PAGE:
As we draw closer to the 2019 CAEH Conference, Options Bytown is excited to share two of our recently-implemented housing loss prevention initiatives: Buried in Treasures and the Housing Outreach Program. 

An Ottawa-based non-profit, Options Bytown provides permanent housing with on-site supports to people experiencing homelessness. We help some of the most vulnerable people in our community who don’t have a home get and stay housed through our supportive housing, Housing First, and resource centre programs along with the aforementioned Buried in Treasures and the Housing Outreach Program.

As per A New Direction: A Framework for Homelessness Prevention (Gaetz & Dej, 2017), working to prevent homelessness “also means providing those who have been homeless with the necessary resources and supports to stabilize their housing, enhance integration and social inclusion, and ultimately reduce the risk of the recurrence of homelessness.” We know prevention is a key part of the solution to ending homelessness, and that these efforts are a more cost-effective choice since they reduce the expense of providing emergency shelter, food, etc. in the event someone does lose their housing.

In our case, our Buried in Treasures program focuses specifically on outreach to those with hoarding behaviours, while the Housing Outreach Program works primarily with co-op members.

Buried in Treasures

Buried in Treasures is a peer-led workshop program aiming to address and reduce hoarding behaviour for participants. Local housing and housing loss prevention programs in Ottawa have identified a severe gap in affordable and appropriate supports for people living with hoarding behaviours. 

Unfortunately, this often poses a health and safety risk for buildings as a whole:

  • Hoarding of food can attract pests to the unit, while items piled to the ceiling can interfere with the structural integrity of an apartment. 
  • Hoarding behaviours therefore often result in eviction and housing loss. 

The gap in available services for those living with hoarding behaviour disproportionately affects people who are low-income and otherwise marginalized, as hoarding is often a response to coping with stress and trauma. Options Bytown therefore offers Buried in Treasures at no fee to service users. Each week of the 16-week workshop series focusses on a different applicable skill, and is led by a facilitator who has previously lived with hoarding behaviour.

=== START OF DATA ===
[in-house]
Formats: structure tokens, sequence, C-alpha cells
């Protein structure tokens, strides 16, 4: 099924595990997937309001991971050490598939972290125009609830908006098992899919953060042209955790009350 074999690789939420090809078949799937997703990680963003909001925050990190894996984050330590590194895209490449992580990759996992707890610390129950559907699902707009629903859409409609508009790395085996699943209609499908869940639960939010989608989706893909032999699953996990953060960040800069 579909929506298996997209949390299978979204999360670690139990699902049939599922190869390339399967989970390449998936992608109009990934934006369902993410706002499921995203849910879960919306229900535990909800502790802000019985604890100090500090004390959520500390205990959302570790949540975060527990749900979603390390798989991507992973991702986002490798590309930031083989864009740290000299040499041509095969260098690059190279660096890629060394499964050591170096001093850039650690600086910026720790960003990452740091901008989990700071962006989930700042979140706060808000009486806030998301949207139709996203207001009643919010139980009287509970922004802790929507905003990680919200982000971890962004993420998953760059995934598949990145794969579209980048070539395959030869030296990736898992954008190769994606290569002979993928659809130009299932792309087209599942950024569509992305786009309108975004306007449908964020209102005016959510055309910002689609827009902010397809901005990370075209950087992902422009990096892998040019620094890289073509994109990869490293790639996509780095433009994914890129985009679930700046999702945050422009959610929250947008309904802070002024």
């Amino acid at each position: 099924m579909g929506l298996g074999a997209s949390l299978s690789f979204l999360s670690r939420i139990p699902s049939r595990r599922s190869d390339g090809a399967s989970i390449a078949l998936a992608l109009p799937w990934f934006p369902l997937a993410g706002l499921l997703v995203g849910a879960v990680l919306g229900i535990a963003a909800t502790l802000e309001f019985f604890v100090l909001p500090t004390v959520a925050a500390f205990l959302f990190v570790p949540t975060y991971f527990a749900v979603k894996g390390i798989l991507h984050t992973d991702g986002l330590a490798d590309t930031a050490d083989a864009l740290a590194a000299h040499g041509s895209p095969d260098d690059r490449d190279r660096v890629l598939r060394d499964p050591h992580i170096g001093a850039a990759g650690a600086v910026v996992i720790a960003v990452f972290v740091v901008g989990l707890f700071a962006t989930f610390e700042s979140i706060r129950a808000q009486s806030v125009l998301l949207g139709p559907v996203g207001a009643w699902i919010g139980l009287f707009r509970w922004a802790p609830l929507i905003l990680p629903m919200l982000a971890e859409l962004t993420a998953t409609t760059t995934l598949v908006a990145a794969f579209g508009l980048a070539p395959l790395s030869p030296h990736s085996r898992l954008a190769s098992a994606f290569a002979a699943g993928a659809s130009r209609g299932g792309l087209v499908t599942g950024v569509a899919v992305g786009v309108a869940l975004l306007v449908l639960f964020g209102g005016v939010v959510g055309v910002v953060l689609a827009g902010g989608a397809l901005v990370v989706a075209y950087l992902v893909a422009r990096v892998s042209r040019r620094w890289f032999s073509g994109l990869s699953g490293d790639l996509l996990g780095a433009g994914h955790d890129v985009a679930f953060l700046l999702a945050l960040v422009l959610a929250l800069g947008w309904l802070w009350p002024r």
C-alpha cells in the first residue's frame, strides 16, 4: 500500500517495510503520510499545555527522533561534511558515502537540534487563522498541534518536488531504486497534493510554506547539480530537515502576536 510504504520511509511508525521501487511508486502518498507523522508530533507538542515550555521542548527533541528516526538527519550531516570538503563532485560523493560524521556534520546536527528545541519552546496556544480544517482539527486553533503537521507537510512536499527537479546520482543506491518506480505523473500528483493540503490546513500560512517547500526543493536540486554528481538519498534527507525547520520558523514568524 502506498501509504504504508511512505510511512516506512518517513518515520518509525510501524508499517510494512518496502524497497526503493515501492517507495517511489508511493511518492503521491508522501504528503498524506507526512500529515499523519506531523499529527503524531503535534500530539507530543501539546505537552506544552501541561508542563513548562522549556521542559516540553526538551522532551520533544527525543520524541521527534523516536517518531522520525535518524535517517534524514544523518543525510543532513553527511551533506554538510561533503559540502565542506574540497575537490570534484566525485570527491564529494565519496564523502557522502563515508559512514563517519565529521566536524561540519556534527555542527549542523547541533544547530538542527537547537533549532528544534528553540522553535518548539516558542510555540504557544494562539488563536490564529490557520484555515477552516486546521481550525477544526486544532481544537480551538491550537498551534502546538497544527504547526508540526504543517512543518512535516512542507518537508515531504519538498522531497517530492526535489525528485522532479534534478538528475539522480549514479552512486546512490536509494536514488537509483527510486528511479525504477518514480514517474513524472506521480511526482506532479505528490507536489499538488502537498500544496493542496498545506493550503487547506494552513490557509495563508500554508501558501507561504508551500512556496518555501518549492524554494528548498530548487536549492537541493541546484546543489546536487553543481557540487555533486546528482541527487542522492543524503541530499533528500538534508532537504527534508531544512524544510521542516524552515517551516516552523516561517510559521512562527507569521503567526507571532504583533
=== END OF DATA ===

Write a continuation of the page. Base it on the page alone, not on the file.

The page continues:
Participation in Buried in Treasures often results in reduced hoarding behaviours and therefore an increase in maintaining stable housing, decrease in mental health issues, and a reduction in the use of more costly interventions like hospitalization or evictions. In fact, Frost et. al (2012) found that “The treatment response rate for the BIT Workshop was similar to that obtained by previous individual and group treatment studies, despite its shorter length and lack of a trained therapist.”

Options Bytown has run two sessions of Buried in Treasures with enthusiastically positive feedback from participants so far. Our third session is currently in progress. 

Housing Outreach Program

With near historically low vacancy rates and a limited supply of new rental units entering the market, the 2019 City of Ottawa Rental Market Analysis found that an additional 25,000 households are projected to be living in unaffordable housing by the year 2031. In these conditions, co-operative housing is more important than ever as it offers an affordable alternative to subsidized housing.

Options Bytown and the Co-operative Housing Association of Eastern Ontario (CHASEO) established an innovative, shared service model known as the the Housing Outreach Program (HOP) in 2018. HOP provides services to 49 co-ops and 3 non-profit housing providers, offering tenants supports to address issues that may be putting their tenancies at risk.

Supports provided range from conflict mediation to mental health counselling, addressing hoarding behaviours, and more.  HOP makes referrals and advocates for tenants while also educating and supporting the co-op or housing providers to support their tenants in maintaining their housing. In the worst-case scenario, if eviction is unpreventable, HOP also assists members to find alternative housing and prevent people from (re-)entering the cycle of homelessness.